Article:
This meant that more money was getting into China and more interaction with the external and international currencies hence giving the Chinese currency more worth internationally.
With the liberalization of the economy under Deng Xiaoping, there was a larger interest and investments channeled to China by foreign investors. Currently there is a total increase in the foreign investment by 15% in April 2011 (Bloomberg Bissweek, 2011). This consequently meant that there was an increase in the eagerly needed infrastructure in form of trade centers and the factories, further providing employment to the then highly unemployed Chinese population (Satya J. Gabriel, 1998).
The opening of doors for the foreign investments also meant that there was infiltration and efficient transfer of technology and export of goods from China. The opening of the foreign markets fueled the productivity in China domestic industries so as to keep in pace with the market demand.
One other factor that propelled the economy of China to great heights was the liberalization of the prices. China has granted a considerable extent of autonomy to the producers of the agricultural and consumer goods than the other sectors whose pricing has still remained under control. The reason for the price control over the other facets of economy is the inflations that have hit the country in several occasions.
It is also worth noting that while the capital accumulation in China is of paramount significance in the economic growth, such as factories, machinery for manufacturing and the communication assets, the increased productivity was the driving force for the economic boom. The increased productivity was helped by the hitherto motioned investment in the training and professionalization of the Chinese workforce. This followed the high investment in education that as well propelled China to a 94% literacy level in 2009 where children of 15 years and above can read and write (The World Bank, 2011). This is a significant facet in development since it introduces new knowledge and technology in the population and opens their minds to possibility of implementation of the knowledge for the improvement of the economy.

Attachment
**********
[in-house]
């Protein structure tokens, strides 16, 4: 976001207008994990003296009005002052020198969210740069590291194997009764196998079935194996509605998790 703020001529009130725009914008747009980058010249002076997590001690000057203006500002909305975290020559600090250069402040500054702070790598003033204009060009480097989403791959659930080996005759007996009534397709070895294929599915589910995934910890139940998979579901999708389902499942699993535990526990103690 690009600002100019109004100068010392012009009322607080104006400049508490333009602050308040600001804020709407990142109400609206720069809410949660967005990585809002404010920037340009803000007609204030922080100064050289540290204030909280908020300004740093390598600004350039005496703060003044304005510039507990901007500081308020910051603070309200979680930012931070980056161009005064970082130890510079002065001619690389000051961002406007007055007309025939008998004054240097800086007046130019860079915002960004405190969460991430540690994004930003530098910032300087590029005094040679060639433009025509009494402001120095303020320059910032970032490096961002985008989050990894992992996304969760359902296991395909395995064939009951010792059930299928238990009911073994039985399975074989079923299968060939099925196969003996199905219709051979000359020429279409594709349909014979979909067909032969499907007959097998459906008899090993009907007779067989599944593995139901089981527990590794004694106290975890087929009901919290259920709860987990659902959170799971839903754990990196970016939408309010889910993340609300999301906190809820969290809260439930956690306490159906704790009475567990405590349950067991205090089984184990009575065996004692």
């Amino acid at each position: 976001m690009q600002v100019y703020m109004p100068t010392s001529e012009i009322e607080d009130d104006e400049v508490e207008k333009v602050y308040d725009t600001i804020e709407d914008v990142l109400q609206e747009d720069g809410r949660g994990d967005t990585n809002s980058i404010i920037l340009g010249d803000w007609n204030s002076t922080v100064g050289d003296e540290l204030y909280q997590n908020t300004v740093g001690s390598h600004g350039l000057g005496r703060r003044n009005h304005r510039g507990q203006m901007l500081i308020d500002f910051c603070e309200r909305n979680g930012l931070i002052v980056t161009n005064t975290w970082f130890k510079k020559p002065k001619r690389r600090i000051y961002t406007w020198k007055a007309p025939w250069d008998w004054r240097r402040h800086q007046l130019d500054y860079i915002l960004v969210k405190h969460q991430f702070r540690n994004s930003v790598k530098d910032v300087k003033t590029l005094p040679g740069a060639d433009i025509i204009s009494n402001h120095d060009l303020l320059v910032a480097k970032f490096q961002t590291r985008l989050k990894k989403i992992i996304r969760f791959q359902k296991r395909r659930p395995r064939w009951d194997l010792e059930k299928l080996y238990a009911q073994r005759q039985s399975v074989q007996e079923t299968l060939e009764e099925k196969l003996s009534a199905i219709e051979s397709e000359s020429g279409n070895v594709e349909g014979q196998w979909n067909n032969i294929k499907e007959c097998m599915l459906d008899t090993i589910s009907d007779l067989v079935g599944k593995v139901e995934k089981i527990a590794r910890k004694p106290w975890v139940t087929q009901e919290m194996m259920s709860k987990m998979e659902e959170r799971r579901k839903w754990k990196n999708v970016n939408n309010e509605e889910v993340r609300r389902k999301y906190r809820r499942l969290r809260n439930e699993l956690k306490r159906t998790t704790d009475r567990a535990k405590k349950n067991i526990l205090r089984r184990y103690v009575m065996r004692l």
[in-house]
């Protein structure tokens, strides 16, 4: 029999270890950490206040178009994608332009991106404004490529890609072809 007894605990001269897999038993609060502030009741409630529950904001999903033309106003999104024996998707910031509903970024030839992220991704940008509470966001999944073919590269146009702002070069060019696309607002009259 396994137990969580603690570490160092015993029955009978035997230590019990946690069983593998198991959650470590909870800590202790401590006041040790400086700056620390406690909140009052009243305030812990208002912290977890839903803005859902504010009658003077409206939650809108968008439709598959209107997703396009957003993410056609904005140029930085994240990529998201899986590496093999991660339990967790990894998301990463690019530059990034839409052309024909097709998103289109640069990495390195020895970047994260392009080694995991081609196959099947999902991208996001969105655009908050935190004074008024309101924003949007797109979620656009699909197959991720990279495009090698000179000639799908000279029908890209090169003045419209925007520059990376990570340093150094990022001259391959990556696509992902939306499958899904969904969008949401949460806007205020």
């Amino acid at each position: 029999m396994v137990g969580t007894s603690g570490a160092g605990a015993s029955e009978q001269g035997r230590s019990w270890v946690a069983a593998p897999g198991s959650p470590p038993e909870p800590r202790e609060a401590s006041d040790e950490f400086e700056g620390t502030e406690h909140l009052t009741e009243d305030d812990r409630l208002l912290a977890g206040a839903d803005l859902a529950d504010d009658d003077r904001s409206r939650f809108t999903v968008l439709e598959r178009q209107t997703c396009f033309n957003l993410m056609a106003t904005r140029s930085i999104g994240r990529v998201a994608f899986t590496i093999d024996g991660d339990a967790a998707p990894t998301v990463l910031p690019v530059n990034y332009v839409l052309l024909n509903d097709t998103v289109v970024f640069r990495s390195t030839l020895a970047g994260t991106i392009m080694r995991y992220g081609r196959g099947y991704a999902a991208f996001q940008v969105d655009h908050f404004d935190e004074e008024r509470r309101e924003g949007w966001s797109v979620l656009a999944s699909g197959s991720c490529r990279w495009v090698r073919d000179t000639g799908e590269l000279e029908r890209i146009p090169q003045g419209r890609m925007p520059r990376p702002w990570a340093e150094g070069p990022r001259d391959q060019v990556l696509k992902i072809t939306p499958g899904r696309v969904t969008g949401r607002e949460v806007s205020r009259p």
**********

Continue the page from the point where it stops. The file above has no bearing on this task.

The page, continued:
China also enjoys vast natural endowments like the cultivatable land in thousands of hectares, the offshore gas, the manganese deposits, coal deposits, pig iron extracts, nonferrous metals and crude oil as noted in by Chinability (2011).
The continued growth of China will keep being evident in the rate of population employment rate that is and will continue to be evident. Indeed, the MDG1 of China is the creation of jobs without necessarily jeopardizing the economy. The UN is working hand in hand with China to ensure that there are sufficient jobs without compromising the economic growth of the country, this they call 'jobful growth' (United Nations in China, 2010).
Advantages of the economic growth
There are several benefits that the Chinese growth in economy has brought to the people of China themselves and even the surrounding population and the world at large.
There has been increase in the living standards comparatively from the time before 1978 to the present situation. This has seen the people living on a dollar a day down to 22% as compared to 34% that was the case in the late 1980s and early 1990s. The increase in living standards has seen the rise in health care services, better schooling that is technologically oriented and eradication of corruption as part of the value of the Chinese people at all stages of education.
Rising in employment has been the other plus that came with the economic growth in China. This saw many more people migrate from the rural areas and depending on the subsistence faming to the industrialized centers to do more technology oriented jobs than before. This was an essential direction in the Chinese economy since they depended on the industries and technology to stabilize the manufacturing process of the raw material extracted from China and has helped hold down the unemployment rates to as low as 4.3% in 2009 (World Factbook, 2011).
The economic growth has also seen the growth in capital investments as there is a higher rate of locals and foreigners getting into China to construct industries, assembly points and other physical infrastructure for economic investment. The increase in the private investments has hence propelled the government to…